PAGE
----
Paying Attention to Customer Acquisition Costs Metrics

Figuring out which metrics you should pay attention to can sometimes feel like a risky gamble, especially when you only have a short window with which to impress your clients or bosses. Judging which numbers matter and which just fall on deaf ears can mean the difference between a huge commission and getting fired. Of course, it doesn’t make matters easier when the people you are presenting the numbers to don’t understand them or have their own measuring sticks for Internet marketing success.

Figuring out the right formula for which metrics to present and which to hold onto for your own personal use is a constant trial and error process that could be costly during a time crunch situation. To help you out, here’s one surefire set of metrics that you need to bring to the table each and every time: customer acquisition cost breakdowns.

Working with Customer Acquisition Cost (CAC) Metrics

In its simplest form, CAC equates to your total sales and marketing cost. Simply add up all of your program’s advertising spending (including salaries, commissions, bonuses and overhead for your desired time frame e.g. monthly, quarterly, yearly, etc.), divide that by the amount of new customers you’ve pulled in during that time frame, and you have your CAC. For example, if your total Sales and Marketing is $50,000 and you’ve pulled in 500 new customers in that time frame, your CAC is $100.

Figuring out the Marketing Percentage of CAC (M%-CAC)

Next, break this down into the marketing percentage of your CAC (M%-CAC) and use that to map your overall effectiveness during each of the different marketing campaigns you employ. This is a great way to look back and figure out which strategies worked best for bringing in new customers, allowing you to optimize your marketing while streamlining your budget.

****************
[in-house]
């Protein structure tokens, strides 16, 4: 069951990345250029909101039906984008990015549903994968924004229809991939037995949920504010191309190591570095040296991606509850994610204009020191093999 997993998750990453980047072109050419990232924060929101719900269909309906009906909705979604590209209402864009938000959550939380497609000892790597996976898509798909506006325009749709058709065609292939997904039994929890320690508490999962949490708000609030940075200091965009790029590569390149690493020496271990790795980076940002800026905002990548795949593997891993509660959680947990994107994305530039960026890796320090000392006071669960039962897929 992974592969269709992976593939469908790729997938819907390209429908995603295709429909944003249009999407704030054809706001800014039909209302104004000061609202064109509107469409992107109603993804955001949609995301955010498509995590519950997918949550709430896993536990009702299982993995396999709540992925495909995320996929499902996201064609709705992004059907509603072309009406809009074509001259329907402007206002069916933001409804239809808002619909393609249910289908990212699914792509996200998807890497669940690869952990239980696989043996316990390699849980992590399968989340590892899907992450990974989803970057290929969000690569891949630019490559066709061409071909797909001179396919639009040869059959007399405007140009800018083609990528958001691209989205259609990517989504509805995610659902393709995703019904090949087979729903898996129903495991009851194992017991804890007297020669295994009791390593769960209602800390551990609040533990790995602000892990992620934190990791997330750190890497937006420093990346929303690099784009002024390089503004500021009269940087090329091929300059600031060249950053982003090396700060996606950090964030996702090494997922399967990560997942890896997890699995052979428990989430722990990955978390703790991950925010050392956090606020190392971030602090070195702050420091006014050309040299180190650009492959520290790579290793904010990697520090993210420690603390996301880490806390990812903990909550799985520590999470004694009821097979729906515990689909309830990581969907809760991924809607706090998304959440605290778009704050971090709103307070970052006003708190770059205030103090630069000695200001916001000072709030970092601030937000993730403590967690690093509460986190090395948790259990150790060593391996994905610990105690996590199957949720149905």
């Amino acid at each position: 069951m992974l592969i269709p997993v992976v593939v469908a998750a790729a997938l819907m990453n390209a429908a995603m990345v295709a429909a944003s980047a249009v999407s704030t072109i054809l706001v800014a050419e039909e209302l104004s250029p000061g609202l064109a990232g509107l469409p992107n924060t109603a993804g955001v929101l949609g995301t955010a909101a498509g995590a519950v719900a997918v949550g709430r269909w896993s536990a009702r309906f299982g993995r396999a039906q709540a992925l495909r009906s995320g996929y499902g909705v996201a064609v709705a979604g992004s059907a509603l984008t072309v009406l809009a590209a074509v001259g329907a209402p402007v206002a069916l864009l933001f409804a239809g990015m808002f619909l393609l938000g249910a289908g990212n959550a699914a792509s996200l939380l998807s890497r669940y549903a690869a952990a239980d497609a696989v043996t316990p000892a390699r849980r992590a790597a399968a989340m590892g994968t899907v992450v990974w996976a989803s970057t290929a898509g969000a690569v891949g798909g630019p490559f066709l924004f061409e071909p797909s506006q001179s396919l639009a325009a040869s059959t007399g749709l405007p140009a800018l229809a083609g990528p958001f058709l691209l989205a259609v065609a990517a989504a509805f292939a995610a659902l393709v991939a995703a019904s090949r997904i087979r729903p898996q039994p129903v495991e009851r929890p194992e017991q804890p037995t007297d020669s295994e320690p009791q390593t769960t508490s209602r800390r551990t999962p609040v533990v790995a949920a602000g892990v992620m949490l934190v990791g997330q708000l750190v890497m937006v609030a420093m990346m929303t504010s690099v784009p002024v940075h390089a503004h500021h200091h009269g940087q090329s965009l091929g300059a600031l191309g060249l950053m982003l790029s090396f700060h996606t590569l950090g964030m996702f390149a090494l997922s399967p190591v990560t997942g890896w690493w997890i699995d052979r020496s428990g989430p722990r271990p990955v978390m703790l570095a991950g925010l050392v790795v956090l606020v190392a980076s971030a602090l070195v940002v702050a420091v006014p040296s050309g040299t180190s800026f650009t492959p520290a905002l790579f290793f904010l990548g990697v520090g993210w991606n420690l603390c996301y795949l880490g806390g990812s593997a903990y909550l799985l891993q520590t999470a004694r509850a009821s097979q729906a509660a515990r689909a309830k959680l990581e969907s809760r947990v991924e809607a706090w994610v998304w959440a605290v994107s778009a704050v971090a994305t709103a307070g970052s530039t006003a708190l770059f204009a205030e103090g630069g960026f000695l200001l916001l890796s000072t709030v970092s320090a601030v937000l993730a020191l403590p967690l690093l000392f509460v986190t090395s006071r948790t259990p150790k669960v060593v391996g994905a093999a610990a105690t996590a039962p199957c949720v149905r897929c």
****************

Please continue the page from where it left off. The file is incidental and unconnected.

To do this, simply use only the marketing numbers (not sales) you used to calculate the CAC, divide that by the number of new customers and you wind up with the marketing percentage of CAC. Tracking this number over time can mean a few things:

– An increased percentage could mean you’re overspending on marketing

– Sales missed their quota

– An attempt at raising sales was made in addition to providing higher quality leads

For long sales cycles on outside sales, your M%-CAC might be around 15% while inside sales teams with less complex sales cycles could be around 40%. Baseline companies that employ simple sales cycles with low-costs (e.g. automated sales) could be looking at 60% to 90% numbers.

Ratio of Customer Lifetime Value to CAC (LTV:CAC)

Finally, you should to figure out the current value of an average customer and relate that to the amount you spent to bring in that customer. To get started, simply take the revenue the client pays you in a given time period and take away the gross margin from that number. Next, divide that number by the estimated churn percentage (i.e. cancellation rate) for that type of customer and this will give you the customer’s lifetime value (LTV).

Compare this with the CAC and find out your ratio of LTV:CAC. While higher ratios mean your sales and marketing have a higher ROI, too high of a ratio is a telltale sign that you’re not spending enough on sales and marketing to optimize your growth potential.

Using this information in the right context can shed light on the great job you’ve been doing within your budget and even get you a bigger job you’ve been doing within your budget and even get you a bigger one.

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